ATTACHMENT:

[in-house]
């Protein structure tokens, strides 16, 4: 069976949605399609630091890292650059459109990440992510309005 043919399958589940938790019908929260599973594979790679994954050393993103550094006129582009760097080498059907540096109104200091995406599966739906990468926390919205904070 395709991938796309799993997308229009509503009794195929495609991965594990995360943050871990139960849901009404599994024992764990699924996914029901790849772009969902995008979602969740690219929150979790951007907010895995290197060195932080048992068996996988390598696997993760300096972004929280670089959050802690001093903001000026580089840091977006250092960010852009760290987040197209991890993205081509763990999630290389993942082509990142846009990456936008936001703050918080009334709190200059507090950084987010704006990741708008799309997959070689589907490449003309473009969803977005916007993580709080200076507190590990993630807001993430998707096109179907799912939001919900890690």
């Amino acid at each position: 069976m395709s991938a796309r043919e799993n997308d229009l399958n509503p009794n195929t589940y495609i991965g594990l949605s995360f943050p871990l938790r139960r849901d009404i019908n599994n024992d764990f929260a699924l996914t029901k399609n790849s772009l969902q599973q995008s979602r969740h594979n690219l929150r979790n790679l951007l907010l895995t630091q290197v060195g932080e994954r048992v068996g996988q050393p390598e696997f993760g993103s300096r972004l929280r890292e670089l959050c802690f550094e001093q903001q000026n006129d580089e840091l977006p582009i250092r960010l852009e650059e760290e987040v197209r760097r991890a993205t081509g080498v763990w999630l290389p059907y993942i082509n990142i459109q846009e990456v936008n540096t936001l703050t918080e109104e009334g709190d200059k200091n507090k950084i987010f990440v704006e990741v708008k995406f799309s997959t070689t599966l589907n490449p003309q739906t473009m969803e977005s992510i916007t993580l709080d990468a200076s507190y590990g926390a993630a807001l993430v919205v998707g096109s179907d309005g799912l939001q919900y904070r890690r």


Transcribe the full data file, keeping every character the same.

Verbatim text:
[in-house]
């Protein structure tokens, strides 16, 4: 069976949605399609630091890292650059459109990440992510309005 043919399958589940938790019908929260599973594979790679994954050393993103550094006129582009760097080498059907540096109104200091995406599966739906990468926390919205904070 395709991938796309799993997308229009509503009794195929495609991965594990995360943050871990139960849901009404599994024992764990699924996914029901790849772009969902995008979602969740690219929150979790951007907010895995290197060195932080048992068996996988390598696997993760300096972004929280670089959050802690001093903001000026580089840091977006250092960010852009760290987040197209991890993205081509763990999630290389993942082509990142846009990456936008936001703050918080009334709190200059507090950084987010704006990741708008799309997959070689589907490449003309473009969803977005916007993580709080200076507190590990993630807001993430998707096109179907799912939001919900890690």
């Amino acid at each position: 069976m395709s991938a796309r043919e799993n997308d229009l399958n509503p009794n195929t589940y495609i991965g594990l949605s995360f943050p871990l938790r139960r849901d009404i019908n599994n024992d764990f929260a699924l996914t029901k399609n790849s772009l969902q599973q995008s979602r969740h594979n690219l929150r979790n790679l951007l907010l895995t630091q290197v060195g932080e994954r048992v068996g996988q050393p390598e696997f993760g993103s300096r972004l929280r890292e670089l959050c802690f550094e001093q903001q000026n006129d580089e840091l977006p582009i250092r960010l852009e650059e760290e987040v197209r760097r991890a993205t081509g080498v763990w999630l290389p059907y993942i082509n990142i459109q846009e990456v936008n540096t936001l703050t918080e109104e009334g709190d200059k200091n507090k950084i987010f990440v704006e990741v708008k995406f799309s997959t070689t599966l589907n490449p003309q739906t473009m969803e977005s992510i916007t993580l709080d990468a200076s507190y590990g926390a993630a807001l993430v919205v998707g096109s179907d309005g799912l939001q919900y904070r890690r």